Bayern Munich have taken no steps forward and one step back. Pep Guardiola oversaw three Bundesliga title wins and three runs to the Champions League semi-finals in his three seasons at the Allianz Arena. Carlo Ancelotti is well on the way towards capturing the domestic crown amid no great competition but has been powerless to prevent the German record champions slumping out of Europe at the quarter-final stage.
The loss of Tuesday goalscorer Robert Lewandowski from the first leg against Real Madrid hampered the side, no doubt, but the evidence of Bayern’s diminishment does not lie in these defeats alone. The players have plainly not been as skilful or hungry this season under Ancelotti. There have been too many coasters in the team; too many times they have delivered disjointed collective performances and it is no great surprise that they regressed in Europe.
Staleness is somewhat masked in the Bundesliga where Bayern usually win no matter the opposition. It is a relatively weak league for a club of Bayern’s standards and they themselves have played a part in weakening it. They subdue their rivals – through the signings of players like Manuel Neuer, Mats Hummels and Lewandowski – and then play against a depleted opposition with an ever-stronger domestic squad. They grow more powerful at the expense of German football as a whole.
Hoffenheim are the latest team to get close to Bayern and two of their best players – Niklas Sule and Sebastian Rudy - are off to the Allianz this summer.
Bayern have let the grass grow under their star performers. There is no question that the likes of Philipp Lahm and Arjen Robben are among the club’s greatest-ever but their continued presence in the line-up is indicative of Bayern’s sins of complacency.
One of the most difficult aspects of building and sustaining a legacy through the seasons is replenishing the playing side. The time for rebuilding is not when the team is at its weakest; it’s when it’s at its strongest. What must take place now is the clear-out that Bayern hoped they’d never have to undertake.
The difficult option would have been to get rid of Lahm, Robben and co a lot sooner - especially after leading the team to the 2013 treble. Everyone’s time comes and the important part of management is recognising that moment and counteracting it.
The case of Lahm is particularly illustrative. He is club captain and has been a world-class performer for a decade but should have been dropped this season for Joshua Kimmich - his perfect replacement-in-waiting.
The 22-year-old has been unhappy about the number of games he’s played as a starter this season and rightly so. If Kimmich isn’t blooded then he’s never going to be able to prove himself.
Lahm, Bastian Schweinsteiger and Thomas Muller would never have become the players they grew into had they not been given their opportunities while young. It’s what makes champions but an element of conservatism has crept into Bayern in that respect. Similar situations have developed up front where Robben and Ribery have regularly been keeping Douglas Costa out of the line-up.
Ancelotti has shown no great inclination to move Bayern from one generation to the next; he is the coach hired to keep them on top and he has attempted to do so using older players he thinks he can trust. However, easing out the veterans at the correct pace would help Bayern in the long run and work against the perception that the Allianz has turned into an old boy’s club.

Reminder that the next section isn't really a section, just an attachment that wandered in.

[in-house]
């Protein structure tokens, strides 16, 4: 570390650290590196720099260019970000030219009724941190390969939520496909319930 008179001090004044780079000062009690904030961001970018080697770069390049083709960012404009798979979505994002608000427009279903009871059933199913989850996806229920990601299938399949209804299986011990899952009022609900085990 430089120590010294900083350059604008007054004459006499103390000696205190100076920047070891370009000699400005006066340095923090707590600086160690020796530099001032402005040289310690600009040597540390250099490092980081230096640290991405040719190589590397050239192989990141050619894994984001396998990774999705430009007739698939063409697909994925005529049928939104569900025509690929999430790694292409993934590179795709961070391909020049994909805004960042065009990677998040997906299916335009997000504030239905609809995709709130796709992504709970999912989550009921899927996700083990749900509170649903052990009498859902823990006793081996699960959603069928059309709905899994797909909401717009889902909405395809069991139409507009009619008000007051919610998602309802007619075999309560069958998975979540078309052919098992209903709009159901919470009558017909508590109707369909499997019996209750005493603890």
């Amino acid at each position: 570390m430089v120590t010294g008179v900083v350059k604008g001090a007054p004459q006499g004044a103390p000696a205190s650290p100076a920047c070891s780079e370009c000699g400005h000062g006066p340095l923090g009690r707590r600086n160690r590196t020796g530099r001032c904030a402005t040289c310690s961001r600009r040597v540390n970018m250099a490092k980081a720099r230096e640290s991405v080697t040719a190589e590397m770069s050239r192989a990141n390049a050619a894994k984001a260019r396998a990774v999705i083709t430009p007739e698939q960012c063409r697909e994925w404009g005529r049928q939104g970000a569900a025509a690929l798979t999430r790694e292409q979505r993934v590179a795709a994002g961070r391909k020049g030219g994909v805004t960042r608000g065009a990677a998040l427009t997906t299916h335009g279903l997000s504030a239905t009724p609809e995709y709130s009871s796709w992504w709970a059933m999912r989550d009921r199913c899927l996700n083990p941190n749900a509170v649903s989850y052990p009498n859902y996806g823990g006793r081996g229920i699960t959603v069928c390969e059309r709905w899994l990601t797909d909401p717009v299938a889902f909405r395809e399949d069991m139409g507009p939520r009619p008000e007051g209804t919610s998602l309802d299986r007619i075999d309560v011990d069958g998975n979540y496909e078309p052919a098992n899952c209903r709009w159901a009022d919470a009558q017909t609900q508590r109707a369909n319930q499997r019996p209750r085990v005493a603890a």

They have the oldest squad by average age in the Bundesliga at 28. Against Dortmund earlier this month they fielded the second-oldest XI in the league this season – second only to the Darmstadt team which beat Dortmund in February.
Lahm (33), Robben (33), Franck Ribery (34) and Xabi Alonso (35) all helped to push the average age in that side up past the 30 mark. Had Neuer (31) been fit he would have played instead of Sven Ulreich (28) in goal. That one alteration would have made it the oldest team in the division this season.
Moreover, they have used the fewest players in the Bundesliga – just 21 in all - meaning that they are continually relying on the same old faces week after week. Three of their regulars – Alonso, Lahm and Ribery – are among the oldest outfield performers in the entire league.
Bayern’s Champions League-winning core is still strong but that victory is four years ago now. It is beyond time to move on and this failure should instigate great change. This Bayern group might insist they haven’t taken their foot off the gas but they do not appear to be possessed of the same desire that made them champions.
Lahm, Ribery, Muller, Robben, Neuer, David Alaba, Rafinha and Jerome Boateng – all Champions League winners in 2013 - have been playing first-team football there for more than five seasons. They have grown old together.
Lahm, Alonso and third-choice goalkeeper Tom Starke will leave this summer (the first two are retiring) and that should help to bring the average age down but Bayern are stuck, contract-wise, with Robben, Ribery and Rafinha for another season beyond that. The core of the squad - Lewandowski, Muller, Neuer, Boateng, Alaba, Hummels, Javi Martinez and Renato Sanches - are all signed up until 2021 but the indications are that quite a few of those will be past their best.
It’s one thing signing up talent to reward it and ensure it’s protected against being picked off from elsewhere but the flip side of that is having aging players on long, expensive contracts with no guarantees about their rate of decline.
All those guys except Alaba and Sanches will be well into their thirties by the time 2021 come around and we see now what happens when the core ages together. Bayern have been too loyal and are paying the price.